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What challenges could executors face in estate administration?

On Behalf of | May 14, 2021 | Estate Administration

Having the job of executor for your loved one’s estate can be arduous at times. Before you take on this role and agree to estate administration duties, you may find it helpful to know what you could be up against. There may be one pressing issue attached to the estate or several depending upon the life circumstances of the person who has made the will – known as the “testator.”

One of the greatest potential problems

Family dynamics are complicated, and the death of a loved one often brings the claws out. Besides that, many families don’t just consist of a mom, dad and kids anymore. There are more and more blended families and common-law situations today. In these scenarios, a person’s will may be especially complicated, which can make the job more taxing on an executor – especially if family members are arguing over the will.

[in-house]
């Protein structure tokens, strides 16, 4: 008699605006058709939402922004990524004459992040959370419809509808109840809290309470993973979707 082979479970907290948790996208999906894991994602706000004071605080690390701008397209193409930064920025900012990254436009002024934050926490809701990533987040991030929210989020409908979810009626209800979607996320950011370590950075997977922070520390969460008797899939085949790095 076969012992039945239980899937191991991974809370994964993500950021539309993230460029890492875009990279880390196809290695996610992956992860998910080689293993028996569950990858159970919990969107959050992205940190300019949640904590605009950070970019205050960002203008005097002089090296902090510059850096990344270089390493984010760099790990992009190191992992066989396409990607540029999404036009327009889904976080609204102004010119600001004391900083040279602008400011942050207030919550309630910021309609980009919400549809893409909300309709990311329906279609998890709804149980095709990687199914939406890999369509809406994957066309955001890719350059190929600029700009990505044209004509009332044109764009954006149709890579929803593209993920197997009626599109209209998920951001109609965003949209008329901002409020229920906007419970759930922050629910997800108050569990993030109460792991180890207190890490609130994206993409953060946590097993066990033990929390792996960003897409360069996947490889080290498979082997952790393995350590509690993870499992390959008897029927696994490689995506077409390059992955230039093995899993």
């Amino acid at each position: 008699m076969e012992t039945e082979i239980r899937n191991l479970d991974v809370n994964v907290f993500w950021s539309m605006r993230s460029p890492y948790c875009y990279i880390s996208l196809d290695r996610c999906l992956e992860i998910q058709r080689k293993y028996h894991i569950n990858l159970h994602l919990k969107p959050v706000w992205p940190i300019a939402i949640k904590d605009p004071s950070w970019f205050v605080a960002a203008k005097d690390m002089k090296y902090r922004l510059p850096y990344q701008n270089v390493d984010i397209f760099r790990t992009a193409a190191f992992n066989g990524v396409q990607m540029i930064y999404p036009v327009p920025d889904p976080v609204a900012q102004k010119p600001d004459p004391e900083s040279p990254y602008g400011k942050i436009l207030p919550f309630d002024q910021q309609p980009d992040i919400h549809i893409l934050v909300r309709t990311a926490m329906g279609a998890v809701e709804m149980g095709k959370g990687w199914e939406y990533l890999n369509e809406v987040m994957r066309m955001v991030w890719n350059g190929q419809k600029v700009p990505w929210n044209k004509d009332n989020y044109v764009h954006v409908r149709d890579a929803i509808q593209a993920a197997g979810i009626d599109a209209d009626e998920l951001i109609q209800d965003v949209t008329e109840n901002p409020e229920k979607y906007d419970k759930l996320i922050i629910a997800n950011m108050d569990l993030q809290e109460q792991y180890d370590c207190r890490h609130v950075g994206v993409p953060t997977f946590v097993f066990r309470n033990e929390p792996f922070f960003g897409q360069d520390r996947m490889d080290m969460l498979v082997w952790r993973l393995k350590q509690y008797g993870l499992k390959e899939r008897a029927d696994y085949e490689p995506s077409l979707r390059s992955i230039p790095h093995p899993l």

Are the assets complex? 

The more complex the assets are, the more likely an executor is to be presented with a challenge. Whatever the testator did for a living, the executor will be mirroring it. For instance, if the testator was a business owner, the executor figuratively becomes a business owner. This may be difficult for an executor who doesn’t have that specific type of experience. Administering a straightforward estate can take between 12 and 18 months, while one containing complex assets can take much longer. 

There are additional issues that may complicate estate administration, such as: 

  • There are minor children involved 
  • There are beneficiaries who have addiction or who spend frivolously 
  • There are disabled beneficiaries 

It takes a great deal of time for estate administration in Ontario. Being an executor is often not for the faint of heart, and those who are asked to do the job should seriously consider what is involved before saying yes. The process can be quite confusing, and an executor may find it helpful to consult a lawyer who is experienced in estate planning law. 

 

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